Buchanan said the run has become somewhat of a tradition, and started three years ago to memorialize the college’s former financial aid adviser, Sue Thompson. Continue reading
We’ve had a number of stories this year about how changes are coming to the G.E.D., or General Education Development, test in January. Adelia Myrick, the adult basic education coordinator at Kodiak College told KMXT the 2014 test will likely be longer, more challenging and more expensive.
“I’m all for improving the level of education but I do worry a little bit about closing some doors for some people. Philosophically I suppose I’m in favor of it, but on a real level I think it might be a little hard for some people. I’m just really encouraging people to get in and get it done now.”
In pursuit of that goal, Kodiak College is offering a chance on Saturday for anyone wanting to take the GED test to do so with no hassle. There will be no fees, no paperwork, no assessment and no appointment required. Simply go by the Kodiak College Campus Center room 208 anytime between 10 a.m. and 3 p.m. and take the GED.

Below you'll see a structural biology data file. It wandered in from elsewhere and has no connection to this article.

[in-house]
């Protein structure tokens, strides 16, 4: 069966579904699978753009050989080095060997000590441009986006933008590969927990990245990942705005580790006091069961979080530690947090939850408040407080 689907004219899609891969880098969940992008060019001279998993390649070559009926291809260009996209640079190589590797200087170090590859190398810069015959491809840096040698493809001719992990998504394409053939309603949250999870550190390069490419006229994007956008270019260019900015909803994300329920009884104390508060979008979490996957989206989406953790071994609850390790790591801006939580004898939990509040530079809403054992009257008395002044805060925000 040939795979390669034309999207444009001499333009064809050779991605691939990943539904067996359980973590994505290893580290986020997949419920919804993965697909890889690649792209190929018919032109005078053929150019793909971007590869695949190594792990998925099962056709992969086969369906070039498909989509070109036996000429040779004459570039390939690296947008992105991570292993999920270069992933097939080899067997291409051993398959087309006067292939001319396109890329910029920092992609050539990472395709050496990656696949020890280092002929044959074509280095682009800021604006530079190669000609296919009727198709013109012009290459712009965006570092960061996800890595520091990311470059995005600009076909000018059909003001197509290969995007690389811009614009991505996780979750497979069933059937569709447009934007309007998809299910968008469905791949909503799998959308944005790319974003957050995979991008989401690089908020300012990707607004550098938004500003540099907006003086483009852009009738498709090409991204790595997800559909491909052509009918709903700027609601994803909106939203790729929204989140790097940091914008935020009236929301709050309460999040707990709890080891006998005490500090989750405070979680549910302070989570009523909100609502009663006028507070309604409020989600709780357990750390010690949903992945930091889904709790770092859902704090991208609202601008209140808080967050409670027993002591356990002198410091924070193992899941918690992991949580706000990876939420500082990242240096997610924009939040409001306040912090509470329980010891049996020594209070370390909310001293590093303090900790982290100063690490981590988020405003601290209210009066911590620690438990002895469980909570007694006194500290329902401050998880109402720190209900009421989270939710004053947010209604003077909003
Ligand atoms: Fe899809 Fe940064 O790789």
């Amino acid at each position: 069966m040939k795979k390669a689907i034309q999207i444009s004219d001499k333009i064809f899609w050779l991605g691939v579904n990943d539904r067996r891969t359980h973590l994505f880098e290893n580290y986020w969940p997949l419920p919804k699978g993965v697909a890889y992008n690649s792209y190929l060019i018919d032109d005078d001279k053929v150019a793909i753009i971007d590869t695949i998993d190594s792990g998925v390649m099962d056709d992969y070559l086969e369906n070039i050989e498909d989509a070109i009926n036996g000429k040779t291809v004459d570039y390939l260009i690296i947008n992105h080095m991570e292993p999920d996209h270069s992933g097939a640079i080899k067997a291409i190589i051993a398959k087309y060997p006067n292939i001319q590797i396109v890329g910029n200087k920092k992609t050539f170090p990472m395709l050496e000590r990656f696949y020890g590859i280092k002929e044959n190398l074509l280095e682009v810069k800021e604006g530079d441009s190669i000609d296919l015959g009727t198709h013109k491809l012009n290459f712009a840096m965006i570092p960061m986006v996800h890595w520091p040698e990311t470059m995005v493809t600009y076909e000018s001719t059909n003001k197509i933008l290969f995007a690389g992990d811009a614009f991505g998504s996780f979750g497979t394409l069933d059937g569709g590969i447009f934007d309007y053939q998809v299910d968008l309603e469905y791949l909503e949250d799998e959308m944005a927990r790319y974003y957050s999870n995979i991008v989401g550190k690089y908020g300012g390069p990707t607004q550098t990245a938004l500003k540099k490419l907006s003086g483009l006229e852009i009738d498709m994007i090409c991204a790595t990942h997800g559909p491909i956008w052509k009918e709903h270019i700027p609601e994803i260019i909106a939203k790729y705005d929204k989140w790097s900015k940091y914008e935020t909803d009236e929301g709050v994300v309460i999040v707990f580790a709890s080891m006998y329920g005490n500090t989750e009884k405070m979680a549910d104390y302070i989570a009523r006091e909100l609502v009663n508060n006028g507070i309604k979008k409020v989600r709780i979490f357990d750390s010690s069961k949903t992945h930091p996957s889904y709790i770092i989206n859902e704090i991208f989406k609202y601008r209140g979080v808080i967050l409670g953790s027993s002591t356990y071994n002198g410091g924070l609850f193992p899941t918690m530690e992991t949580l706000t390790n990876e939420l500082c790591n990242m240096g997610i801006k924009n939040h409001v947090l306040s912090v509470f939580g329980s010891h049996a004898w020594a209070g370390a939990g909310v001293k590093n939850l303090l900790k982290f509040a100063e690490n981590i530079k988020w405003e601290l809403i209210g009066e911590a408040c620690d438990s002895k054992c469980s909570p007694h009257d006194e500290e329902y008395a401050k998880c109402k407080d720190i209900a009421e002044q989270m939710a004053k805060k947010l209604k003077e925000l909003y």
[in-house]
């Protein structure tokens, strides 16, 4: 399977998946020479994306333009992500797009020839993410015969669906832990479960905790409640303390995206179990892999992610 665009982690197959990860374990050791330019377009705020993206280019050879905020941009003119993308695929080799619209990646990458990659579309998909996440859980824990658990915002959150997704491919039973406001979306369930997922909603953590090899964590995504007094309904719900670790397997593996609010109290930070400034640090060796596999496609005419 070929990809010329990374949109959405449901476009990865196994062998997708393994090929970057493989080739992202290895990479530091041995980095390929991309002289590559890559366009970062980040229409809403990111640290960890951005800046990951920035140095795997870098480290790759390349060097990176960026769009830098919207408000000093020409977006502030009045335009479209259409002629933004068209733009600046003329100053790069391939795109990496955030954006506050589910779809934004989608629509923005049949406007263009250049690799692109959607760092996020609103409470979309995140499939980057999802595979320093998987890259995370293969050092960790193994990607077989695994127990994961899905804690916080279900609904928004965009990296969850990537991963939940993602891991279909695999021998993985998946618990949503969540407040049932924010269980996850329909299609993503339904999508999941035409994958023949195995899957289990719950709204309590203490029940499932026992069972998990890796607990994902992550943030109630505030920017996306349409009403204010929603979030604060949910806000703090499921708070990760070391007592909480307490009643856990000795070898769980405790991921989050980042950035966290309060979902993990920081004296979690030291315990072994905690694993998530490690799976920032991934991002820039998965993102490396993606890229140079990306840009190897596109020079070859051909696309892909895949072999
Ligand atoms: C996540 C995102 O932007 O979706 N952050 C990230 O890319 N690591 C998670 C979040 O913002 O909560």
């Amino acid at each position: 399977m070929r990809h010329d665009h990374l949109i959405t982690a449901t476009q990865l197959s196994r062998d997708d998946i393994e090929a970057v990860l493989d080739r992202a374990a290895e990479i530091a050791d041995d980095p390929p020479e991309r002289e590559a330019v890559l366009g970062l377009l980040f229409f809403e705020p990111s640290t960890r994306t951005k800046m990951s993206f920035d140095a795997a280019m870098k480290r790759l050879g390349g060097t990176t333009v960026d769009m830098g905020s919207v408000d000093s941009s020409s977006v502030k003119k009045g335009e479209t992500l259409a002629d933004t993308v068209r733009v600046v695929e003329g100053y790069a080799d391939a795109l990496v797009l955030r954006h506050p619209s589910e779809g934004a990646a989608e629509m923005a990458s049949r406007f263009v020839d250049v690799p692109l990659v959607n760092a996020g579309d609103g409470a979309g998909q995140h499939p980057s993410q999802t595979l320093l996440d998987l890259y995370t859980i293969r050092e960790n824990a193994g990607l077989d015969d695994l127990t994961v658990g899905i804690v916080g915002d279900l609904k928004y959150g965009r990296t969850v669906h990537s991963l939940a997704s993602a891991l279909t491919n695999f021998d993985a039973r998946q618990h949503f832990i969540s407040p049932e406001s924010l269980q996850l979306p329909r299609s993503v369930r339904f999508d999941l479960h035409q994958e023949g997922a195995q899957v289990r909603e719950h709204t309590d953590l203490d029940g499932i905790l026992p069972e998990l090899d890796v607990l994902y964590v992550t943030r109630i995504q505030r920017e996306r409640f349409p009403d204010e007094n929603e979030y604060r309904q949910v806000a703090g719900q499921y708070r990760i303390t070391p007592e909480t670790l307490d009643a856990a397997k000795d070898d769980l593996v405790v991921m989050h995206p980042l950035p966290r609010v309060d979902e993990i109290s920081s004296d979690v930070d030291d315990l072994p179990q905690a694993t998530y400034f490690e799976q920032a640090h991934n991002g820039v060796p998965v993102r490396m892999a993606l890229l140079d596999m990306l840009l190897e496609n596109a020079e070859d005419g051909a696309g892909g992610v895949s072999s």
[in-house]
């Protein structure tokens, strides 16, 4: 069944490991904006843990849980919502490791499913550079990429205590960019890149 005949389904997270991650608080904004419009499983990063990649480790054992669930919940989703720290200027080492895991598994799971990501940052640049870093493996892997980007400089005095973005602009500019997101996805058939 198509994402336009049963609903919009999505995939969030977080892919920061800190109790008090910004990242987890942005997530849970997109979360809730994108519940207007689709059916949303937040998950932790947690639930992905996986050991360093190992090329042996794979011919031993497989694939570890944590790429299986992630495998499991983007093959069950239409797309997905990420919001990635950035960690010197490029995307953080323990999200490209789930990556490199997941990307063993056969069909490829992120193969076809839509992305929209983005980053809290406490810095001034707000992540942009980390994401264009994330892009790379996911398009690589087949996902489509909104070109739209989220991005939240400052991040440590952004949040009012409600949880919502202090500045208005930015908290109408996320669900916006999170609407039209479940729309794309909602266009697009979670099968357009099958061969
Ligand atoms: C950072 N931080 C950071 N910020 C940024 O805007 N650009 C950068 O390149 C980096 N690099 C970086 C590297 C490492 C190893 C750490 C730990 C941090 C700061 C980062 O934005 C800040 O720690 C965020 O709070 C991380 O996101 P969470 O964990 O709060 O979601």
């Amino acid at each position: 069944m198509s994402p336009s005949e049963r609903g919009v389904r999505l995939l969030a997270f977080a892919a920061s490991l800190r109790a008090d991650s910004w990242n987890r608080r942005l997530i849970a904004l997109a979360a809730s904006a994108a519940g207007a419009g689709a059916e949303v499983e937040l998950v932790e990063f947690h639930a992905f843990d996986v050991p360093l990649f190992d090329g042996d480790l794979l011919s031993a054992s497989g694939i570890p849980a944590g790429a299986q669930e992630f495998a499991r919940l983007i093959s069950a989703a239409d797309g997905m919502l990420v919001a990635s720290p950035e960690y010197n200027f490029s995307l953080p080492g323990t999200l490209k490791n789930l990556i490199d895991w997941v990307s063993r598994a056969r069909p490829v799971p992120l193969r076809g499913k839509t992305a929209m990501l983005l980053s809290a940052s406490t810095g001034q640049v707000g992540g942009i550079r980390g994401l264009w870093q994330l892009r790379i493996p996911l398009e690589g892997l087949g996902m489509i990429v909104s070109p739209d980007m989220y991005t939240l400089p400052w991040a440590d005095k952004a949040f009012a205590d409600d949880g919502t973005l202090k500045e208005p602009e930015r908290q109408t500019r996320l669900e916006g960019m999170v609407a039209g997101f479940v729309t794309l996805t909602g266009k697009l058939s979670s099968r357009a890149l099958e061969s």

If you do have questions, call the college at 486-1201.
A new class offered at Kodiak College will give students a chance to blur the line between their left and right brains. Switgard Deusterloh will teach this fall’s introduction to marine science through experiments and art, a new class that pairs her two passions: science and art. Deusterloh spoke on KMXT’s Talk of the Rock on Tuesday and said the course aims to inspire artistic creativity by learning about marine science, but also enhance scientific understanding through art.
“Art is often a way to train the eye to observe more carefully. And that’s where this connection comes in because in the sciences you really need that observation skill as well and to combine the two makes you look more closely at the natural environment and appreciate the beauty that we have.” Continue reading